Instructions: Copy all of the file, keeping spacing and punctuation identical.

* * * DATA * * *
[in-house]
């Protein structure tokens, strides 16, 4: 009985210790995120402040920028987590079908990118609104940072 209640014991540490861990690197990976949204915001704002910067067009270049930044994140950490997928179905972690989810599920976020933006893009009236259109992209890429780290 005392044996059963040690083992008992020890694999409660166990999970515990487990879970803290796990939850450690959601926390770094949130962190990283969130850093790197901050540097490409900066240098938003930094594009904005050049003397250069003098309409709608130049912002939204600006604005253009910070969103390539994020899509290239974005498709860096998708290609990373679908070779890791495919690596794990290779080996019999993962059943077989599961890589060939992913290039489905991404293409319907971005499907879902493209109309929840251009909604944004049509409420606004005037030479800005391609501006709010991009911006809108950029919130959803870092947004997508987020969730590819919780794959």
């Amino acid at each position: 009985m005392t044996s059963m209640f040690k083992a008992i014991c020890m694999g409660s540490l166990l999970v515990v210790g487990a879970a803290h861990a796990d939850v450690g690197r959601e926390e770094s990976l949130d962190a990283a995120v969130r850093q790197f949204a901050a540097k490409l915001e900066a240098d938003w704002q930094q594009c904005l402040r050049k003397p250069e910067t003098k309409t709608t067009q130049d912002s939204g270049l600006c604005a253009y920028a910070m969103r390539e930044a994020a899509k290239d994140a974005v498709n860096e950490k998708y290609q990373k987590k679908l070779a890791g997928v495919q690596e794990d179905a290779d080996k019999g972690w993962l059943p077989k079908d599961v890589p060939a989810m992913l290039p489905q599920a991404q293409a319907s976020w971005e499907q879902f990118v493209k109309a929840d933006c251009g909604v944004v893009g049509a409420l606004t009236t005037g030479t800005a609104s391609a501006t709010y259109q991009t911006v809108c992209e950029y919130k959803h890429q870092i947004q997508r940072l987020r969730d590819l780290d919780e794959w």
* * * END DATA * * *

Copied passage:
[in-house]
């Protein structure tokens, strides 16, 4: 009985210790995120402040920028987590079908990118609104940072 209640014991540490861990690197990976949204915001704002910067067009270049930044994140950490997928179905972690989810599920976020933006893009009236259109992209890429780290 005392044996059963040690083992008992020890694999409660166990999970515990487990879970803290796990939850450690959601926390770094949130962190990283969130850093790197901050540097490409900066240098938003930094594009904005050049003397250069003098309409709608130049912002939204600006604005253009910070969103390539994020899509290239974005498709860096998708290609990373679908070779890791495919690596794990290779080996019999993962059943077989599961890589060939992913290039489905991404293409319907971005499907879902493209109309929840251009909604944004049509409420606004005037030479800005391609501006709010991009911006809108950029919130959803870092947004997508987020969730590819919780794959």
């Amino acid at each position: 009985m005392t044996s059963m209640f040690k083992a008992i014991c020890m694999g409660s540490l166990l999970v515990v210790g487990a879970a803290h861990a796990d939850v450690g690197r959601e926390e770094s990976l949130d962190a990283a995120v969130r850093q790197f949204a901050a540097k490409l915001e900066a240098d938003w704002q930094q594009c904005l402040r050049k003397p250069e910067t003098k309409t709608t067009q130049d912002s939204g270049l600006c604005a253009y920028a910070m969103r390539e930044a994020a899509k290239d994140a974005v498709n860096e950490k998708y290609q990373k987590k679908l070779a890791g997928v495919q690596e794990d179905a290779d080996k019999g972690w993962l059943p077989k079908d599961v890589p060939a989810m992913l290039p489905q599920a991404q293409a319907s976020w971005e499907q879902f990118v493209k109309a929840d933006c251009g909604v944004v893009g049509a409420l606004t009236t005037g030479t800005a609104s391609a501006t709010y259109q991009t911006v809108c992209e950029y919130k959803h890429q870092i947004q997508r940072l987020r969730d590819l780290d919780e794959w």